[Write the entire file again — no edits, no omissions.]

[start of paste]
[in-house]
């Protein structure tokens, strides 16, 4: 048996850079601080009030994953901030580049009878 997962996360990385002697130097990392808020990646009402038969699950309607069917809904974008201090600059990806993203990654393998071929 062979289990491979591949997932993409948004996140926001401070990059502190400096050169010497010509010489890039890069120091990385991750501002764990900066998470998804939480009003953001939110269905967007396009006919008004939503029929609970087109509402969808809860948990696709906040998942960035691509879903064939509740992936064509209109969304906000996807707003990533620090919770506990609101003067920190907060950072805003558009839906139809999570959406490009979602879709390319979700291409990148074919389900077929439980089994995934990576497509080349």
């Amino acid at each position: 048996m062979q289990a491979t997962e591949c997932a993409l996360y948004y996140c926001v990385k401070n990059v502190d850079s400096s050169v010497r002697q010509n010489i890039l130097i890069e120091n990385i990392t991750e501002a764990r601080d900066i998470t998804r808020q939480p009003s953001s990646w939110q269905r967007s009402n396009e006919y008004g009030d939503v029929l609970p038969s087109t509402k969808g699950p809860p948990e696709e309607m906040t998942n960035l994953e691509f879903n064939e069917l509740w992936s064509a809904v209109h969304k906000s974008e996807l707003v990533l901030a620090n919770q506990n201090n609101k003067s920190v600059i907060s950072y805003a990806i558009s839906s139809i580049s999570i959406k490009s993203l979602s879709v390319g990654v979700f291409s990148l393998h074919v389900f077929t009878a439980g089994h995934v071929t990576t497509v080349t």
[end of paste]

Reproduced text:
[in-house]
């Protein structure tokens, strides 16, 4: 048996850079601080009030994953901030580049009878 997962996360990385002697130097990392808020990646009402038969699950309607069917809904974008201090600059990806993203990654393998071929 062979289990491979591949997932993409948004996140926001401070990059502190400096050169010497010509010489890039890069120091990385991750501002764990900066998470998804939480009003953001939110269905967007396009006919008004939503029929609970087109509402969808809860948990696709906040998942960035691509879903064939509740992936064509209109969304906000996807707003990533620090919770506990609101003067920190907060950072805003558009839906139809999570959406490009979602879709390319979700291409990148074919389900077929439980089994995934990576497509080349």
């Amino acid at each position: 048996m062979q289990a491979t997962e591949c997932a993409l996360y948004y996140c926001v990385k401070n990059v502190d850079s400096s050169v010497r002697q010509n010489i890039l130097i890069e120091n990385i990392t991750e501002a764990r601080d900066i998470t998804r808020q939480p009003s953001s990646w939110q269905r967007s009402n396009e006919y008004g009030d939503v029929l609970p038969s087109t509402k969808g699950p809860p948990e696709e309607m906040t998942n960035l994953e691509f879903n064939e069917l509740w992936s064509a809904v209109h969304k906000s974008e996807l707003v990533l901030a620090n919770q506990n201090n609101k003067s920190v600059i907060s950072y805003a990806i558009s839906s139809i580049s999570i959406k490009s993203l979602s879709v390319g990654v979700f291409s990148l393998h074919v389900f077929t009878a439980g089994h995934v071929t990576t497509v080349t």